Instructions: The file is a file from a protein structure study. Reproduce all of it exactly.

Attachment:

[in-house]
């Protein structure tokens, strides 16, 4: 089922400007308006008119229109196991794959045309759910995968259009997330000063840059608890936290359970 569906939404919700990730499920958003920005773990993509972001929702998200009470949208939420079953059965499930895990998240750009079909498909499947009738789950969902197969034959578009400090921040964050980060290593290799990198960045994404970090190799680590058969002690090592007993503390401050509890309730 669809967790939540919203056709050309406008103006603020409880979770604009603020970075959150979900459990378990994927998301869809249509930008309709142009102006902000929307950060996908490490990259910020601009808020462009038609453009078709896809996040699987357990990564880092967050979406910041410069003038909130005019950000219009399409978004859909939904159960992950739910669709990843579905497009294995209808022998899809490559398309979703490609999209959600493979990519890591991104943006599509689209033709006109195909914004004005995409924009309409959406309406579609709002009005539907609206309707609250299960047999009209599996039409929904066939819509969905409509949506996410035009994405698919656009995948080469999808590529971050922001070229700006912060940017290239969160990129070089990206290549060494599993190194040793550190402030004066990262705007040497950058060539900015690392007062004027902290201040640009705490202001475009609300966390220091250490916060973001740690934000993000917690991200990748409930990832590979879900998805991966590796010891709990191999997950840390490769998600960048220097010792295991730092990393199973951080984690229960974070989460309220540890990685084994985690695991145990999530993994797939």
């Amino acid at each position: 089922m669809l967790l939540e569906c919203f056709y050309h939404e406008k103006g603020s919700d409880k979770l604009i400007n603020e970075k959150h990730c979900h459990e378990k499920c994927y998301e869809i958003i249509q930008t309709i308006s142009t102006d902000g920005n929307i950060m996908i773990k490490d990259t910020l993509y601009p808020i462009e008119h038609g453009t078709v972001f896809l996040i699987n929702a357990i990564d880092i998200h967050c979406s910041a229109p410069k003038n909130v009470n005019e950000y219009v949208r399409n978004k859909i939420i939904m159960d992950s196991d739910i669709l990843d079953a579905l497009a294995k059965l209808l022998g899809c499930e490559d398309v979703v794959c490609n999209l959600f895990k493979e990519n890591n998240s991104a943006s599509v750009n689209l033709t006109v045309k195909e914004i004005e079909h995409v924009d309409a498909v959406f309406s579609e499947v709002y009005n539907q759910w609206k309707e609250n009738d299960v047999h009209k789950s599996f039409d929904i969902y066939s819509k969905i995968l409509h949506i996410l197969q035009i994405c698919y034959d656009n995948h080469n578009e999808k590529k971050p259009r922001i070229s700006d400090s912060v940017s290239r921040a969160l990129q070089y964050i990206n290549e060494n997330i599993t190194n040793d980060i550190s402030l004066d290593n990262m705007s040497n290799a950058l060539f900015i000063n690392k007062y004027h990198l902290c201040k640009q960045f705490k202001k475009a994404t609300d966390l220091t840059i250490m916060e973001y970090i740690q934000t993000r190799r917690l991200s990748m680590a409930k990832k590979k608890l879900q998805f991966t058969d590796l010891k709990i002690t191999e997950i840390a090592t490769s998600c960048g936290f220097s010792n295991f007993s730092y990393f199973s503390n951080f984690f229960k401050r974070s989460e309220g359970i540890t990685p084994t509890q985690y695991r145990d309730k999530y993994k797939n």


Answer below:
[in-house]
């Protein structure tokens, strides 16, 4: 089922400007308006008119229109196991794959045309759910995968259009997330000063840059608890936290359970 569906939404919700990730499920958003920005773990993509972001929702998200009470949208939420079953059965499930895990998240750009079909498909499947009738789950969902197969034959578009400090921040964050980060290593290799990198960045994404970090190799680590058969002690090592007993503390401050509890309730 669809967790939540919203056709050309406008103006603020409880979770604009603020970075959150979900459990378990994927998301869809249509930008309709142009102006902000929307950060996908490490990259910020601009808020462009038609453009078709896809996040699987357990990564880092967050979406910041410069003038909130005019950000219009399409978004859909939904159960992950739910669709990843579905497009294995209808022998899809490559398309979703490609999209959600493979990519890591991104943006599509689209033709006109195909914004004005995409924009309409959406309406579609709002009005539907609206309707609250299960047999009209599996039409929904066939819509969905409509949506996410035009994405698919656009995948080469999808590529971050922001070229700006912060940017290239969160990129070089990206290549060494599993190194040793550190402030004066990262705007040497950058060539900015690392007062004027902290201040640009705490202001475009609300966390220091250490916060973001740690934000993000917690991200990748409930990832590979879900998805991966590796010891709990191999997950840390490769998600960048220097010792295991730092990393199973951080984690229960974070989460309220540890990685084994985690695991145990999530993994797939």
């Amino acid at each position: 089922m669809l967790l939540e569906c919203f056709y050309h939404e406008k103006g603020s919700d409880k979770l604009i400007n603020e970075k959150h990730c979900h459990e378990k499920c994927y998301e869809i958003i249509q930008t309709i308006s142009t102006d902000g920005n929307i950060m996908i773990k490490d990259t910020l993509y601009p808020i462009e008119h038609g453009t078709v972001f896809l996040i699987n929702a357990i990564d880092i998200h967050c979406s910041a229109p410069k003038n909130v009470n005019e950000y219009v949208r399409n978004k859909i939420i939904m159960d992950s196991d739910i669709l990843d079953a579905l497009a294995k059965l209808l022998g899809c499930e490559d398309v979703v794959c490609n999209l959600f895990k493979e990519n890591n998240s991104a943006s599509v750009n689209l033709t006109v045309k195909e914004i004005e079909h995409v924009d309409a498909v959406f309406s579609e499947v709002y009005n539907q759910w609206k309707e609250n009738d299960v047999h009209k789950s599996f039409d929904i969902y066939s819509k969905i995968l409509h949506i996410l197969q035009i994405c698919y034959d656009n995948h080469n578009e999808k590529k971050p259009r922001i070229s700006d400090s912060v940017s290239r921040a969160l990129q070089y964050i990206n290549e060494n997330i599993t190194n040793d980060i550190s402030l004066d290593n990262m705007s040497n290799a950058l060539f900015i000063n690392k007062y004027h990198l902290c201040k640009q960045f705490k202001k475009a994404t609300d966390l220091t840059i250490m916060e973001y970090i740690q934000t993000r190799r917690l991200s990748m680590a409930k990832k590979k608890l879900q998805f991966t058969d590796l010891k709990i002690t191999e997950i840390a090592t490769s998600c960048g936290f220097s010792n295991f007993s730092y990393f199973s503390n951080f984690f229960k401050r974070s989460e309220g359970i540890t990685p084994t509890q985690y695991r145990d309730k999530y993994k797939n």